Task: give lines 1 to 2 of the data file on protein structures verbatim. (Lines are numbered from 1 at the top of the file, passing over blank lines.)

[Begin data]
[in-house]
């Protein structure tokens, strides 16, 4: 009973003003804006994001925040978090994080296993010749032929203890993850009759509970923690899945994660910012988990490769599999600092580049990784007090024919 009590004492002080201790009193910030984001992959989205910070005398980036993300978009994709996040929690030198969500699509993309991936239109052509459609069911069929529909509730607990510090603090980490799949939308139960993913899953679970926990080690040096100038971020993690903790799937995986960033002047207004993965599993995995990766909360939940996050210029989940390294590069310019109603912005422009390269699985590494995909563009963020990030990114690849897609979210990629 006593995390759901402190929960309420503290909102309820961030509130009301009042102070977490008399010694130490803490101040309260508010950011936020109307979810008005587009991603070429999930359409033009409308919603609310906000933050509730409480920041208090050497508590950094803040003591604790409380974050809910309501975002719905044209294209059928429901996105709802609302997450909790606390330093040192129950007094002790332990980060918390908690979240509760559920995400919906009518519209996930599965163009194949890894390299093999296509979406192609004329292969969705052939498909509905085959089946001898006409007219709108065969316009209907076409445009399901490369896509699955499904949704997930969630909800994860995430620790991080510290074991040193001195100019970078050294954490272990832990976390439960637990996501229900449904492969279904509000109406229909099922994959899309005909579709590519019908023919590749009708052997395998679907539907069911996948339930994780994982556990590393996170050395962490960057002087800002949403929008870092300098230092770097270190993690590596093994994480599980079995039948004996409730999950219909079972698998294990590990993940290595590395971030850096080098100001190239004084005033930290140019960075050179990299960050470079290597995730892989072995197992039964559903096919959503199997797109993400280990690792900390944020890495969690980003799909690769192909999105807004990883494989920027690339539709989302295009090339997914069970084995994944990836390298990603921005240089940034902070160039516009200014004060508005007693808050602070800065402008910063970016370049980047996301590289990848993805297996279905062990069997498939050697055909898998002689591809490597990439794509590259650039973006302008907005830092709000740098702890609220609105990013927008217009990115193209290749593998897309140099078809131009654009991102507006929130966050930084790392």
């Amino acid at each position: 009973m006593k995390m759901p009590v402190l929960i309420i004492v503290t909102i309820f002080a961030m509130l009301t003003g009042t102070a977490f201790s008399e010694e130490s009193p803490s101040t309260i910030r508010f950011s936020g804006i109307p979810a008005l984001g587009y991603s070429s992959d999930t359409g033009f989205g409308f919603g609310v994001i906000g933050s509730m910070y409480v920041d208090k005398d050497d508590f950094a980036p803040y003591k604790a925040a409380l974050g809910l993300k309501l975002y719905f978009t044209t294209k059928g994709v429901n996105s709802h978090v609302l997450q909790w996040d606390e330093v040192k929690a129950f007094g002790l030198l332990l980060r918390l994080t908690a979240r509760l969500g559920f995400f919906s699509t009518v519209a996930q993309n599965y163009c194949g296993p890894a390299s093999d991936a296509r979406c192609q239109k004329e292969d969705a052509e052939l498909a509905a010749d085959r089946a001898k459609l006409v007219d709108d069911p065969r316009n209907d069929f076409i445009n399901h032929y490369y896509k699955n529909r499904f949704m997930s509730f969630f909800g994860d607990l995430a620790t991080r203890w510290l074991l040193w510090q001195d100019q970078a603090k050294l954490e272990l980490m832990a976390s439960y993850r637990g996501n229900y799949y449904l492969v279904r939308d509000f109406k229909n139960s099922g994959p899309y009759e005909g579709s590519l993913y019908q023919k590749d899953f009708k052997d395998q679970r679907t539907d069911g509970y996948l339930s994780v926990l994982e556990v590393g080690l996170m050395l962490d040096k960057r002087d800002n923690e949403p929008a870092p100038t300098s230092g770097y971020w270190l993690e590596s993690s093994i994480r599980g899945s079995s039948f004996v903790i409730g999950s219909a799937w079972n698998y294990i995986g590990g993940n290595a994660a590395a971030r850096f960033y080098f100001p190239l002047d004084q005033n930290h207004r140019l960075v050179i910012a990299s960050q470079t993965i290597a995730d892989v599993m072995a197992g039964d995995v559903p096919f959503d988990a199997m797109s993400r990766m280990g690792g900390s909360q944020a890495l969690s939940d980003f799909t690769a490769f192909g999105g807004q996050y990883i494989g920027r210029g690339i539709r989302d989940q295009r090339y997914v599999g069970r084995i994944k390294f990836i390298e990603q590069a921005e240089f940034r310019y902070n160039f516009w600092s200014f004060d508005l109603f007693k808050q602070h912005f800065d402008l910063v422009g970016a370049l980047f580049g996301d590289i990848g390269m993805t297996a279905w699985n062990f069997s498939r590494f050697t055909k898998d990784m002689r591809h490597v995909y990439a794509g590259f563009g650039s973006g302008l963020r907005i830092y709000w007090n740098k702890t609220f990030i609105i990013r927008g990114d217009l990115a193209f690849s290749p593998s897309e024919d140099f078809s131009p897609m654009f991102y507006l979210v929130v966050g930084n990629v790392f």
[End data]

[in-house]
């Protein structure tokens, strides 16, 4: 009973003003804006994001925040978090994080296993010749032929203890993850009759509970923690899945994660910012988990490769599999600092580049990784007090024919 009590004492002080201790009193910030984001992959989205910070005398980036993300978009994709996040929690030198969500699509993309991936239109052509459609069911069929529909509730607990510090603090980490799949939308139960993913899953679970926990080690040096100038971020993690903790799937995986960033002047207004993965599993995995990766909360939940996050210029989940390294590069310019109603912005422009390269699985590494995909563009963020990030990114690849897609979210990629 006593995390759901402190929960309420503290909102309820961030509130009301009042102070977490008399010694130490803490101040309260508010950011936020109307979810008005587009991603070429999930359409033009409308919603609310906000933050509730409480920041208090050497508590950094803040003591604790409380974050809910309501975002719905044209294209059928429901996105709802609302997450909790606390330093040192129950007094002790332990980060918390908690979240509760559920995400919906009518519209996930599965163009194949890894390299093999296509979406192609004329292969969705052939498909509905085959089946001898006409007219709108065969316009209907076409445009399901490369896509699955499904949704997930969630909800994860995430620790991080510290074991040193001195100019970078050294954490272990832990976390439960637990996501229900449904492969279904509000109406229909099922994959899309005909579709590519019908023919590749009708052997395998679907539907069911996948339930994780994982556990590393996170050395962490960057002087800002949403929008870092300098230092770097270190993690590596093994994480599980079995039948004996409730999950219909079972698998294990590990993940290595590395971030850096080098100001190239004084005033930290140019960075050179990299960050470079290597995730892989072995197992039964559903096919959503199997797109993400280990690792900390944020890495969690980003799909690769192909999105807004990883494989920027690339539709989302295009090339997914069970084995994944990836390298990603921005240089940034902070160039516009200014004060508005007693808050602070800065402008910063970016370049980047996301590289990848993805297996279905062990069997498939050697055909898998002689591809490597990439794509590259650039973006302008907005830092709000740098702890609220609105990013927008217009990115193209290749593998897309140099078809131009654009991102507006929130966050930084790392």